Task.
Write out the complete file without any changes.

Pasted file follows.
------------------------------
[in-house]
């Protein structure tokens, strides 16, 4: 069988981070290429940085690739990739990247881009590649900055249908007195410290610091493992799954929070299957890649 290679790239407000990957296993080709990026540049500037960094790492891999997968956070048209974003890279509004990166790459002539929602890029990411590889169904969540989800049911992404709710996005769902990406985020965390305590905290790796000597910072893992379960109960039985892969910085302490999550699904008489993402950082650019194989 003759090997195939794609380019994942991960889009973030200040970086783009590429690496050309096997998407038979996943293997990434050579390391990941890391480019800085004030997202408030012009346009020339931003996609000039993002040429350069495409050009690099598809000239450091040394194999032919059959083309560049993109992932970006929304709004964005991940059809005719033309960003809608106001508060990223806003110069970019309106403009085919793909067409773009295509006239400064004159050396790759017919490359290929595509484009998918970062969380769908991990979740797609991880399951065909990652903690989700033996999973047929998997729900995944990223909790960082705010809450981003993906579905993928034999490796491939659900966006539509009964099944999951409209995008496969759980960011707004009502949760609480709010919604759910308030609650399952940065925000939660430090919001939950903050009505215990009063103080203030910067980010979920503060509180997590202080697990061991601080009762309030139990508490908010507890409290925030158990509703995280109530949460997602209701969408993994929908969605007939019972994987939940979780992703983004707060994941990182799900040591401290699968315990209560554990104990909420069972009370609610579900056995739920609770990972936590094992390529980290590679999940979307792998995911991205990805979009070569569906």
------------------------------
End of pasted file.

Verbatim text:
[in-house]
């Protein structure tokens, strides 16, 4: 069988981070290429940085690739990739990247881009590649900055249908007195410290610091493992799954929070299957890649 290679790239407000990957296993080709990026540049500037960094790492891999997968956070048209974003890279509004990166790459002539929602890029990411590889169904969540989800049911992404709710996005769902990406985020965390305590905290790796000597910072893992379960109960039985892969910085302490999550699904008489993402950082650019194989 003759090997195939794609380019994942991960889009973030200040970086783009590429690496050309096997998407038979996943293997990434050579390391990941890391480019800085004030997202408030012009346009020339931003996609000039993002040429350069495409050009690099598809000239450091040394194999032919059959083309560049993109992932970006929304709004964005991940059809005719033309960003809608106001508060990223806003110069970019309106403009085919793909067409773009295509006239400064004159050396790759017919490359290929595509484009998918970062969380769908991990979740797609991880399951065909990652903690989700033996999973047929998997729900995944990223909790960082705010809450981003993906579905993928034999490796491939659900966006539509009964099944999951409209995008496969759980960011707004009502949760609480709010919604759910308030609650399952940065925000939660430090919001939950903050009505215990009063103080203030910067980010979920503060509180997590202080697990061991601080009762309030139990508490908010507890409290925030158990509703995280109530949460997602209701969408993994929908969605007939019972994987939940979780992703983004707060994941990182799900040591401290699968315990209560554990104990909420069972009370609610579900056995739920609770990972936590094992390529980290590679999940979307792998995911991205990805979009070569569906």